WHO launches new treatment guidelines for chlamydia, gonorrhoea and syphilis
Recommendations updated to address growing antibiotic resistance
30 August 2016: More than 1 million sexually transmitted infections (STIs) are acquired every day worldwide. STIs present a major burden of disease and negatively affect people’s well-being across the globe. Chlamydia, gonorrhoea and syphilis are three STIs which are all caused by bacteria and which can potentially be cured by antibiotics. Unfortunately, these STIs often go undiagnosed and due to antibiotic resistance, they are also becoming increasingly difficult to treat.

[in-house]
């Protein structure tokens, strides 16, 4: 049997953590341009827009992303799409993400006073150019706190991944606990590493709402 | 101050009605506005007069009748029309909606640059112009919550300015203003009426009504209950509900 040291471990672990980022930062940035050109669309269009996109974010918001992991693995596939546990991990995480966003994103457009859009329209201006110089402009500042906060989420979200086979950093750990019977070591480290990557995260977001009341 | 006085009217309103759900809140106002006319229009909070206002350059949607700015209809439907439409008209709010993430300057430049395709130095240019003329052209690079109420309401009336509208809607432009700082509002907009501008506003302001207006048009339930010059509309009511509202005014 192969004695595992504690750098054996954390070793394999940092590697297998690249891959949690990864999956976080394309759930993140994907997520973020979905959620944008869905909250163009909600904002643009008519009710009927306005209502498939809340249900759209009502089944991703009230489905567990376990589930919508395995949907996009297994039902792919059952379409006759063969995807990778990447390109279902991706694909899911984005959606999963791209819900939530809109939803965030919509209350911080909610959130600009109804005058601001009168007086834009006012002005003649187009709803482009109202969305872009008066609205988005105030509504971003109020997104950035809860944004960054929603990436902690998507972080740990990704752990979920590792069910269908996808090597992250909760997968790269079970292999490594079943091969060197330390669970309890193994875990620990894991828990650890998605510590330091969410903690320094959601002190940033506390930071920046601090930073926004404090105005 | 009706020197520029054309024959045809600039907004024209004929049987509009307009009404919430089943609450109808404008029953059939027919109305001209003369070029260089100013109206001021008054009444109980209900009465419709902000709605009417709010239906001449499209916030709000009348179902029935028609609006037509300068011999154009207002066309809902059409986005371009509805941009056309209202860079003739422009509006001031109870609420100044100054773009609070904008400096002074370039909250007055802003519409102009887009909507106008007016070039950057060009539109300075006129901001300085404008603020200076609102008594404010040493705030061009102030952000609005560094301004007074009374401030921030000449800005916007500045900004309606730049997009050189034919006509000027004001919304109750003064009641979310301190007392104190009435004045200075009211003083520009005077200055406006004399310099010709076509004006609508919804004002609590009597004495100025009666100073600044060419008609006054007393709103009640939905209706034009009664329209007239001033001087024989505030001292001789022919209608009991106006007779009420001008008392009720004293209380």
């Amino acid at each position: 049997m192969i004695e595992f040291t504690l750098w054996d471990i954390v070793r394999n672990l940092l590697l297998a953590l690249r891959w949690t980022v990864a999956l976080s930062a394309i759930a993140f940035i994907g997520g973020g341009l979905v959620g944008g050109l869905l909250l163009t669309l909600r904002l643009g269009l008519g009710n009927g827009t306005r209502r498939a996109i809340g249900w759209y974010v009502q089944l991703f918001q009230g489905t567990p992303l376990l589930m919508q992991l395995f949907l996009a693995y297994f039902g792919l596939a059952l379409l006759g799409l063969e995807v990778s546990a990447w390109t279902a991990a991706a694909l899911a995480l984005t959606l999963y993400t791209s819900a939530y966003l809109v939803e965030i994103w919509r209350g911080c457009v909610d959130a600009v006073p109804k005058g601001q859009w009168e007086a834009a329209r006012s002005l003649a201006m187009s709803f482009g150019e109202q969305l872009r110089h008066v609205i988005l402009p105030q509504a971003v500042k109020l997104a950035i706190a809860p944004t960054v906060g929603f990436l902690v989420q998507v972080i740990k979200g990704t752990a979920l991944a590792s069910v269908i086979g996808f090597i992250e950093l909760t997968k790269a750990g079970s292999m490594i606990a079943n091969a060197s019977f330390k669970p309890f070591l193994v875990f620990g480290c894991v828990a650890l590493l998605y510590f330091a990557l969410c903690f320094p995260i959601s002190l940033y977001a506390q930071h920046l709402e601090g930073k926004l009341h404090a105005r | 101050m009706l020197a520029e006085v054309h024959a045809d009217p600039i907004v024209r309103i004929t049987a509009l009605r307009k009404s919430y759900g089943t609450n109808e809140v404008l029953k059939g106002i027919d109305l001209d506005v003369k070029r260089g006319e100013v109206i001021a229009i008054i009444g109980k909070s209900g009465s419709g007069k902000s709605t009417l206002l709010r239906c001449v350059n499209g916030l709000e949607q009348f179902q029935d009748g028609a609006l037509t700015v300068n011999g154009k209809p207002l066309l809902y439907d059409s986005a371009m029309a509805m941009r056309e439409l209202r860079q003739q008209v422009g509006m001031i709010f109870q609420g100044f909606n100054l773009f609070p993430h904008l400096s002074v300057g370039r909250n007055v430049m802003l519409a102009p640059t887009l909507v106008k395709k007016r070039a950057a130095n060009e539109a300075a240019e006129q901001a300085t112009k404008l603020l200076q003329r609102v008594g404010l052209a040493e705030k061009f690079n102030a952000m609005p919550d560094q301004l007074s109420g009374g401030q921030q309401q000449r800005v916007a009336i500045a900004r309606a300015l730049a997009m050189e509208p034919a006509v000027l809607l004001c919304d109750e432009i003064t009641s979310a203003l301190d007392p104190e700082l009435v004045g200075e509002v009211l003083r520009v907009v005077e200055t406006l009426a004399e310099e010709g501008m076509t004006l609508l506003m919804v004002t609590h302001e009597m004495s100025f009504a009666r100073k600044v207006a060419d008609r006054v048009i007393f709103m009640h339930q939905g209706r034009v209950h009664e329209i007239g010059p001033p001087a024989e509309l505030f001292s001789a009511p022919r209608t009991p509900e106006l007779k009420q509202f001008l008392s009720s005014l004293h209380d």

WHO has today launched new treatment guidelines to help address this issue. Based on the latest available evidence, the guidelines share new recommendations on the most effective treatments for these curable sexually transmitted infections.
“Chlamydia, gonorrhoea and syphilis are major public health problems worldwide, affecting millions of peoples’ quality of life, causing serious illness and sometimes death. The new WHO guidelines reinforce the need to treat these STIs with the right antibiotic, at the right dose, and the right time to reduce their spread and improve sexual and reproductive health. To do that, national health services need to monitor the patterns of antibiotic resistance in these infections within their countries.”
Ian Askew, Director, WHO Department of Reproductive Health and Research including HRP.
Sexually transmitted infections (STIs)
STIs can damage well-being